Two remarkable buildings (at least) are scheduled for demolition in Fitzrovia and Soho, my neighbourhood. Their loss marks a failure to value the city as a collective work evolving over time and a failure to see buildings as part of urban social, cultural, aesthetic and even ecological context. London’s landscape will be further impoverished as a result.
The first of these buildings is Richard Seifert’s Copyright House on Berners Street, just next to the pseudomodern atrocity that is Fitzroy Place, and the second is the art deco Drages Department Store at 68-89 Oxford Street, a bookend to the celebrated Ideal House on Great Marlborough Street. Though not as cleanly detailed and crisp as Ideal House, Drages epitomises the exuberant spirit of interwar commercial flash with its sculptural decoration in pink on gray. Drages is to be replaced by another leaden hunk of corporate architecture by Lifschutz Davidson Sandilands, wicked perpetrators of the execrable Fitzroy Place.
Last year I was interviewed in the Fitzrovia News about Copyright House, and I said the following:
“Fitzrovia is distinguished by a mix of buildings that have come to be cherished primarily because of their contribution to the lively but consistent scale and texture of its streets. Buildings of many eras, often designed with the élan and exuberance suited to a central location, provide both a record of each era’s aspirational aesthetics and a comforting assurance of continuity. Fitzrovia is one of the finest examples available that the city is a collective work of human endeavour over time,”
“Richard Seifert’s Copyright House, businesslike and muscular but with a touch of whimsy in its undulating canopy, is an important part of this cumulative work. Both its interiors and its exterior should be restored and maintained in this spirit. In particular its adjacency to the similarly important Sanderson building and other fine examples of contextual modernism in the area militate for its preservation as part of a local ensemble of twentieth century architecture.
“Sensitive restorations of other twentieth century buildings in Fitzrovia have helped maintain the area’s distinctive character. Development in an important area such as Fitzrovia should not fail to consider the contributions of twentieth century buildings and landscapes to its character and its value.”
It’s for too long been a lazy habit to see modernist architecture as buildings arrived from outer space on vast, cleared sites. This is perhaps more true of twenty-first century buildings than it ever was in the last century, particularly if one is looking about globally. Here are just a few of my very favourite examples of fine, contextual twentieth century architecture in my neighbourhood, taken from a quick virtual stroll around:
The incredibly confident and magnificent Ideal House on Great Marlborough Street and, below, its nearby art deco compatriot, the former Drages Department Store on Oxford Street. It’s so clearly both of and for its place; brash and beautiful, unabashedly capitalist bombast. Here is the Twentieth Century Society’s lament to its passing.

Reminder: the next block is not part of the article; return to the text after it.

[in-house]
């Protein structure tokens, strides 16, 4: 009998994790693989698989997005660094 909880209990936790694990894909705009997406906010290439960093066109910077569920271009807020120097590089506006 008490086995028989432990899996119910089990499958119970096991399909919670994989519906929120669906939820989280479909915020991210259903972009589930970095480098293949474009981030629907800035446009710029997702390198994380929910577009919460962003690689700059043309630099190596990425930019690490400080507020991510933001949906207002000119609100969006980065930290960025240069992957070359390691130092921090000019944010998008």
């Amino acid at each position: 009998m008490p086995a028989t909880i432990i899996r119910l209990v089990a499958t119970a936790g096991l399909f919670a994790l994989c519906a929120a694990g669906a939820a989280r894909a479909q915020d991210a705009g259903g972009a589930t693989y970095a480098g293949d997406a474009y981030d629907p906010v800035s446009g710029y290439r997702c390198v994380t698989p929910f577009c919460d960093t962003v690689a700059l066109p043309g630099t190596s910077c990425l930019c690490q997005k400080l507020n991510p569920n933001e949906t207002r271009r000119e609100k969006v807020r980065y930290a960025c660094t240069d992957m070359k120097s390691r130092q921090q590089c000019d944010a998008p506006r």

Incidentally, it is this bit of placeless, hamhanded blang (that’s bland + bling) by Lifschutz Davidson Sandilands that will replace it. Look how it squooges out over the buildings to its rear like a roll of sweaty, overheated real estate fat. And I’m sure it’s meant to meet the sky in homage to Seifert’s Centre Point, seen behind, but it comes off as parody more than homage.
There are two of these light-hearted blue-spandreled buildings on Great Titchfield Street just off Market Square, and they never fail to fill my heart with joy. As contextual modernism, I’m sure they’re unlikely to become listed buildings by themselves, but surely they should be protected as part of the conservation area. This image doesn’t do justice to the colour, which is decidedly cheerful.
Further up Great Titchfield Street there stands this masterpiece of firmness and cosmopolitan grace. I was excited when the restaurant recently underwent a refurbishment, as I had visions of a Dudok-styled modernist café in the European idiom, but no, we got a pathetic bit of neo-Edwardianism with the same old subway tiles and exposed filament bulbs … and dead squirrels mounted by taxidermists as wall sconces.
And then finally this beautiful building, on the northwest corner of Whitfield Street and Tottenham Street, which, to give credit where it is due, has been sensitively restored by the developer Derwent.
It is my fervent hope that eventually conservation areas might make better specific reference to good, contextual twentieth century architecture and landscape architecture, and preserve it as part of the ongoing work that is our beloved city.